Its that time of year again! In about two weeks, the 2015 Caine Prize winner will be announced!
For those who are not familiar, the Caine Prize for African Writing, which was first awarded in 2000 is an award “open to writers from anywhere in Africa for work published in English. Its focus is on the short story, reflecting the contemporary development of the African story-telling tradition” (source).
Some notable winners of the Caine Prize include:
- Leila Aboulela, from Sudan (2000)– author of novels Minaret, Lyrics Alley amongst other works.
- Binyavanga Wainaina, from Kenya (2002)– founding editor of Kwani?, author of novel, One Day I Will Write About This Place and the essay “How To Write About Africa” found in various literary magazines.
- Yvonne A. Owuor, from Kenya (2003)– author of the novel, Dust.
- E.C Osondu, from Nigeria (2009) – author of the novel, Voice of America: stories.
- NoViolet Bulawayo, from Zimbabwe (2011) – author of the novel, We Need New Names.
This year, the Caine Prize shortlist comprises of five talented young writers with unique short stories (left to right):
- Elnathan John (Nigeria) for “Flying” in Per Contra (Per Contra, International, 2014)
Shortlisted in 2013 for “Bayan Layi”
- Masande Ntshanga (South Africa) for “Space” in Twenty in 20 (Times Media, South Africa, 2014)
- Namwali Serpell (Zambia) for “The Sack” in Africa39 (Bloomsbury, London, 2014)
Shortlisted in 2010 for “Muzungu”
Read “The Sack”
- F. T. Kola (South Africa) for “A Party for the Colonel” in One Story (One Story, inc. Brooklyn, New York City, 2014)
Read “A Party for the Colonel”
- Segun Afolabi (Nigeria) for “The Folded Leaf” in Wasafiri (Wasafiri, London, 2014)
Caine Prize winner 2005 for “Monday Morning”
Read “The Folded Leaf”
(The biographies for the shortlisted candidates can be found – here).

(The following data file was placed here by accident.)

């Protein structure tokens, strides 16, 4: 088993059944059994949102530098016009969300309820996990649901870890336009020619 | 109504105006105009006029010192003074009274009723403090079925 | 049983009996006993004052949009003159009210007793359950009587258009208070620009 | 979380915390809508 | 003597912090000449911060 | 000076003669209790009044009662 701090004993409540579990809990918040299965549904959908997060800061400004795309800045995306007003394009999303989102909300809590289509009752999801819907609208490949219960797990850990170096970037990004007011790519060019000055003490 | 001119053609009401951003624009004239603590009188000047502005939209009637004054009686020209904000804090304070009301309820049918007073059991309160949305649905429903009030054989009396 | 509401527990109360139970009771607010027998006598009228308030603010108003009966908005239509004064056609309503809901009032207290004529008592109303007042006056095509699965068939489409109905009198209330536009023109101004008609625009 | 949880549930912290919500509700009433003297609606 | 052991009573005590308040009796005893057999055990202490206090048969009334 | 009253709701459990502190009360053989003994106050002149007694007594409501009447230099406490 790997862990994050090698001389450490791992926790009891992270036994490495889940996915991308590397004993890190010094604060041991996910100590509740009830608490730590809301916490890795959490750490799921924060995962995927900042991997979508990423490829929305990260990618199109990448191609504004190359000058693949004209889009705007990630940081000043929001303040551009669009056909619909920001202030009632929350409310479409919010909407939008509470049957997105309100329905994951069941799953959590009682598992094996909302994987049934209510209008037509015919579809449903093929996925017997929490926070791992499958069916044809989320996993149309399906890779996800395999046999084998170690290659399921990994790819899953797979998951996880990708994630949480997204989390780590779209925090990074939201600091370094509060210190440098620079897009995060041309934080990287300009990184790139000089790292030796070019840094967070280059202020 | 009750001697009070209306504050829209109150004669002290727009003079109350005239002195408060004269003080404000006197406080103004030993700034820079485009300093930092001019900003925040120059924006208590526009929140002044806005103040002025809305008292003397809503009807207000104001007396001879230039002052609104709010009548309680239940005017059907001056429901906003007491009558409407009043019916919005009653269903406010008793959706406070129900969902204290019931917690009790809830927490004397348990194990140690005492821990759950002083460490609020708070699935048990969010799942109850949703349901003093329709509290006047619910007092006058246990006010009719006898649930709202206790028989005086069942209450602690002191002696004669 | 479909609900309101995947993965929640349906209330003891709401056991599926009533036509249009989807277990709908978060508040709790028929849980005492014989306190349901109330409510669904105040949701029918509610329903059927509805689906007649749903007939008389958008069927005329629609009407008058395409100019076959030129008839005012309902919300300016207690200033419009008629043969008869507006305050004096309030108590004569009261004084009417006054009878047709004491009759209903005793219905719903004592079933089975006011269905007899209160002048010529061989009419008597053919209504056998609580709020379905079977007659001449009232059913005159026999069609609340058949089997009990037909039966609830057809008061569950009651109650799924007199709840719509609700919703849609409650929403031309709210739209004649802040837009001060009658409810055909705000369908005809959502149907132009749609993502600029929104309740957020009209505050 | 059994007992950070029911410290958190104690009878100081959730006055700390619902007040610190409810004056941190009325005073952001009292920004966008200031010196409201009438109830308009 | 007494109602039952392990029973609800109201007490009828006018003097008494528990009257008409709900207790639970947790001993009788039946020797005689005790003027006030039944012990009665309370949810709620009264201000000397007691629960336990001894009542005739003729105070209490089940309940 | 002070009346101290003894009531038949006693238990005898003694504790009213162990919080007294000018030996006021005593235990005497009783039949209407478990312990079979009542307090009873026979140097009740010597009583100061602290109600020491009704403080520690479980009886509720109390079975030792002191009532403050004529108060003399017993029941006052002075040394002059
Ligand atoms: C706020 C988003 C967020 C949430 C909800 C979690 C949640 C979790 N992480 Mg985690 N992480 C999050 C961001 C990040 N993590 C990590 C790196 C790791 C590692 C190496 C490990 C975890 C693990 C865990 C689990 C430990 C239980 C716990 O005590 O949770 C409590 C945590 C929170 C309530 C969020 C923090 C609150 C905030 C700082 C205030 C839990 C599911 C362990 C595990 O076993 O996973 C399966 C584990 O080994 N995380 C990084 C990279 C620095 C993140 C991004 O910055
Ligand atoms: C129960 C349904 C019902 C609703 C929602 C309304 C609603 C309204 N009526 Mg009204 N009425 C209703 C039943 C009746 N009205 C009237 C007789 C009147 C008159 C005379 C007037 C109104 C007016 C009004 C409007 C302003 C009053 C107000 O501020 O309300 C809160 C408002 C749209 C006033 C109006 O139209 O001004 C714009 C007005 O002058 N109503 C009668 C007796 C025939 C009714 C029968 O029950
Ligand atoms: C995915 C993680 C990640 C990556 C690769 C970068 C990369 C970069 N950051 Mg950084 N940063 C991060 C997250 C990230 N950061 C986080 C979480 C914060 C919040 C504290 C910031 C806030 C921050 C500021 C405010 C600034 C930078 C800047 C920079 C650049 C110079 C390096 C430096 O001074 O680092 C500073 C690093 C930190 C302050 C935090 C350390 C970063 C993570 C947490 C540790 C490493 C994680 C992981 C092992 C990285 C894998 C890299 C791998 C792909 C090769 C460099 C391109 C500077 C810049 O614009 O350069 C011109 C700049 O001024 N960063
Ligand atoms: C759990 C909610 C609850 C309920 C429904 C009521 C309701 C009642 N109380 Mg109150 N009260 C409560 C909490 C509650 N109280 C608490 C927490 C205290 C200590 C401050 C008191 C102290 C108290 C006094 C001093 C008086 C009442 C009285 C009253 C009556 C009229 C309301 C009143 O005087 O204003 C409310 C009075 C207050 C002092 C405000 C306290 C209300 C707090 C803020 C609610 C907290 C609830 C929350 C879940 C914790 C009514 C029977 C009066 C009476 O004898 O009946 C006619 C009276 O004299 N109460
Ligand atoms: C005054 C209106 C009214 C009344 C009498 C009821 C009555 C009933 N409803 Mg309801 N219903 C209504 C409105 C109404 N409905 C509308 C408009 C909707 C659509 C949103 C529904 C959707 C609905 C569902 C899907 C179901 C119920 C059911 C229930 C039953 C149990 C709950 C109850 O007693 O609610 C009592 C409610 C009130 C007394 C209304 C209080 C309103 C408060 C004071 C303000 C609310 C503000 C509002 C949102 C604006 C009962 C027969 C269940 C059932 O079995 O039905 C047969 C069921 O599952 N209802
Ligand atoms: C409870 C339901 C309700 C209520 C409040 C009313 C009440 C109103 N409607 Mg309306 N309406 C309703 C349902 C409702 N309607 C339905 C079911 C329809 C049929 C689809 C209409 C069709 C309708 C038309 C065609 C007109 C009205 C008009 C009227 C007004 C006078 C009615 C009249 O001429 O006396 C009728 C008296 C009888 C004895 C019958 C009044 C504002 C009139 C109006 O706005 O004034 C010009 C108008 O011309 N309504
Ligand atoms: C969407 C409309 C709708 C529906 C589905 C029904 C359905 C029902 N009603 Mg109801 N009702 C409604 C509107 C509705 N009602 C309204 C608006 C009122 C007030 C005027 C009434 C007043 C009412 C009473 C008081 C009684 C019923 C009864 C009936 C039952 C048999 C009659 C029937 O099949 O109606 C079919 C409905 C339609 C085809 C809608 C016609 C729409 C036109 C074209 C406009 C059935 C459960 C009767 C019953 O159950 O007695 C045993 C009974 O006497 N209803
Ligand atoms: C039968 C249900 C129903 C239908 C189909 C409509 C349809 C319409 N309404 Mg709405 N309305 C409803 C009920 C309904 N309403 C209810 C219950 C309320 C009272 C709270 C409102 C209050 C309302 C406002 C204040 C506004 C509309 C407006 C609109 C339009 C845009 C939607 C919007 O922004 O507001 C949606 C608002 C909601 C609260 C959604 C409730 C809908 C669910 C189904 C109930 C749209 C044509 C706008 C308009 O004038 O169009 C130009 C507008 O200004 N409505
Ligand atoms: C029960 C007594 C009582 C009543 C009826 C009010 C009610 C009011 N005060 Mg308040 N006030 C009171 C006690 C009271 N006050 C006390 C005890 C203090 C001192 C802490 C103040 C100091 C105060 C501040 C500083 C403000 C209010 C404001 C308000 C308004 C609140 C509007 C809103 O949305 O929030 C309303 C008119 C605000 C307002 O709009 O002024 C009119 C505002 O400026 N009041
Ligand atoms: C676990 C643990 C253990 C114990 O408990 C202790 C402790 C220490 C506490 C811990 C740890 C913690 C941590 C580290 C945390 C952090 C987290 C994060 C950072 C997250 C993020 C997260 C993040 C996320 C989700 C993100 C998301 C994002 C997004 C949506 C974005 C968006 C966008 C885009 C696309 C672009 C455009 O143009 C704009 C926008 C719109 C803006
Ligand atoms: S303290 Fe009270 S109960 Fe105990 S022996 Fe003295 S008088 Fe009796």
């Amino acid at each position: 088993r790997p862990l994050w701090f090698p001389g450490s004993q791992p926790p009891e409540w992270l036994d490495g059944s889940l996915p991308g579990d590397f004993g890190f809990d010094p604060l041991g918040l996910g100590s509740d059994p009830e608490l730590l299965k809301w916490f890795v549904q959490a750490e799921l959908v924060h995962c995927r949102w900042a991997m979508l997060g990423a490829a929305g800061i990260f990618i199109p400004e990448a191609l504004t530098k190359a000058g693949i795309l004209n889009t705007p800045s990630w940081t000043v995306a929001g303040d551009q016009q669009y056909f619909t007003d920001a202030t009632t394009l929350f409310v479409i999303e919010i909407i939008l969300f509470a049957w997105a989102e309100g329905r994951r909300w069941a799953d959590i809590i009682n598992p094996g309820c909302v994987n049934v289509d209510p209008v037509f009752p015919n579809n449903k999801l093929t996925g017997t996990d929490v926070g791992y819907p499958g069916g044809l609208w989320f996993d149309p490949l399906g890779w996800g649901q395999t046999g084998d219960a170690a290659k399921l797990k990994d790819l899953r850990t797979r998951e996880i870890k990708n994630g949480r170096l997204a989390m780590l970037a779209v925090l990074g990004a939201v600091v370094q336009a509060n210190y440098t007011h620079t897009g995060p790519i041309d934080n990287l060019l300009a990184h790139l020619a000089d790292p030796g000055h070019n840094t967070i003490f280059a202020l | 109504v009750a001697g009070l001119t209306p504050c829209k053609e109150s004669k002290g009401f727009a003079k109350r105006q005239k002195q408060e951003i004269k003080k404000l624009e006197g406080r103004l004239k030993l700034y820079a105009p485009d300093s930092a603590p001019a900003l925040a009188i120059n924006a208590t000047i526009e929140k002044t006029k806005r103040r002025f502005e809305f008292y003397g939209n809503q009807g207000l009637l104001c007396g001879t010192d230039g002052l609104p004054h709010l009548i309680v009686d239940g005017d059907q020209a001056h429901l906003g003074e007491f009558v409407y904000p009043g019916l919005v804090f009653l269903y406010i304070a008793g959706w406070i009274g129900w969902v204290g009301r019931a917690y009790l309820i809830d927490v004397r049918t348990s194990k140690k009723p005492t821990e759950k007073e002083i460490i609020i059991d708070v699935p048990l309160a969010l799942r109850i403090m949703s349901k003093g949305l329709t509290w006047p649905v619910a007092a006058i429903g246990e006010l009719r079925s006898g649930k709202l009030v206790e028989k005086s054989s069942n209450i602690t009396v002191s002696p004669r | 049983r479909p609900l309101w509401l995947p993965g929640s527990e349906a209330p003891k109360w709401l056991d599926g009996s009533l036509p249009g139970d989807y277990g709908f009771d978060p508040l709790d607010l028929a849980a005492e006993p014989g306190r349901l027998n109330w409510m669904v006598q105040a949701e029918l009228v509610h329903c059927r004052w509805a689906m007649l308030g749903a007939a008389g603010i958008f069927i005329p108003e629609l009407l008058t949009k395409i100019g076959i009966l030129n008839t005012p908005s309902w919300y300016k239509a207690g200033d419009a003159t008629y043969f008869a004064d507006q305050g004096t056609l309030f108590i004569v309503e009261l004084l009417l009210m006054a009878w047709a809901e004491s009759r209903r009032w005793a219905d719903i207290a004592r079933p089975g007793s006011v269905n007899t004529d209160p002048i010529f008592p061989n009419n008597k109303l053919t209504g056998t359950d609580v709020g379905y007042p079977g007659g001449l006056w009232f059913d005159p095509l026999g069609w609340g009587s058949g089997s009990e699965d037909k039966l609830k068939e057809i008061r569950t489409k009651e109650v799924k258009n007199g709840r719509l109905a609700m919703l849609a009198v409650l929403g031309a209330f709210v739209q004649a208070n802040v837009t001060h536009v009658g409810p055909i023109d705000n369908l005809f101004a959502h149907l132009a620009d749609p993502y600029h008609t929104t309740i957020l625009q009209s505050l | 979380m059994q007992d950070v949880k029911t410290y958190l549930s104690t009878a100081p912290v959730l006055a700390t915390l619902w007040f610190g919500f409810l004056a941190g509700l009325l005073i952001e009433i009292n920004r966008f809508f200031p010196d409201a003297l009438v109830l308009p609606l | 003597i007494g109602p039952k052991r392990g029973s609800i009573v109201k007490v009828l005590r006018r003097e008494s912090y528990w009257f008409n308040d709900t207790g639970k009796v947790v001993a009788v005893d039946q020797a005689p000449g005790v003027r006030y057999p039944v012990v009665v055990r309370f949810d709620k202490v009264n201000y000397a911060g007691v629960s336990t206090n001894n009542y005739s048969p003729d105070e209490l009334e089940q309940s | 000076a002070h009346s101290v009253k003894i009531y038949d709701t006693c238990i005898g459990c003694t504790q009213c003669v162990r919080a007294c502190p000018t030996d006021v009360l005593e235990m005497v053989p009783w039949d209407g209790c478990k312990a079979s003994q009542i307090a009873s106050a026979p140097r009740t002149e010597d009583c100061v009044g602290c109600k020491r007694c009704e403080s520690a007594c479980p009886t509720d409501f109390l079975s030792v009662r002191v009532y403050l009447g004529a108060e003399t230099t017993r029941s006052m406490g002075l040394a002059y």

To be honest, I was a bit disappointed that this year’s countries shortlist was more of a dichotomy between Nigeria and South Africa. I expected a more diverse pool of stories to enjoy. But hey! Its the stories that matter, right?
I read Namwali Serpell’s story ‘The Sack‘, as it is one of the short stories in the Africa39 anthology that I own. I don’t know how I feel about her story…It’s a little confusing to me! From what I gather, the story is about the protagonist (I don’t know if this is a boy or girl) having nightmares about being killed, while the men he/she lives with use a young black orphan to go fishing and later debate whether the orphan should live with them or not. There also seems to be a feud between the men in the house, as one is elderly and seems to be sick and grumpy. Humph! If anyone has read the story and understands it, please do explain!
My favorite story so far is ‘Flying’ by Elnathan John. ‘Flying’ is how a short story should be: simple yet moving. The story is about Tachio – a JSS3 (9th grade) dorm leader of a refuge home/school, who believes he can fly once he falls asleep. This feeling of flying brings him peace and joy. He shares his joy of flying with his friend Samson, but is deemed mad. Once Tachio tells foul-mouthed Aunty Ketura, who is the founder of Kachiro Refuge Home, she appreciates his belief of flying and assumes Tachio was a bat, vulture or eagle in his past life. Since Tachio is the dorm leader, he frequently cleans Aunty Ketura’s office and later finds the drawer where she keeps all the records of the boys and girls in the home. Finding out that some of his friends were initially found near trash cans, in market places and in toilets, makes Tachio (who was born in a hospital) feel like he has an edge over his classmates who have no idea of their origins. The story ends with the sudden death of Aunty Ketura, which shocks the whole school, especially Tachio. But the strange presence of a big brown chicken with a limp on their school compound gives Tachio solace, as he believes Aunty Ketura has been incarnated into this bird.
Elnathan’s use of metaphors in comparing human appearances to animals gave the story some spice. I mostly appreciated how readers can get the full scope of Tachio’s wavering feelings of being a dorm leader, wanting to be mischievous with his friends, to wanting to please Aunty Ketura, seeking advice and comfort from Aunty Ketura etc. I’m yet to read the last three stories on the shortlist, but ‘Flying’ is the most enjoyable story to me thus far. It’s simple, understandable and moving.
Which story is your favorite? Who do you think will win the Caine Prize this year?
The winner will be announced on the 6th of July at the Weston Library, Oxford, England. Good luck to all the shortlisted candidates!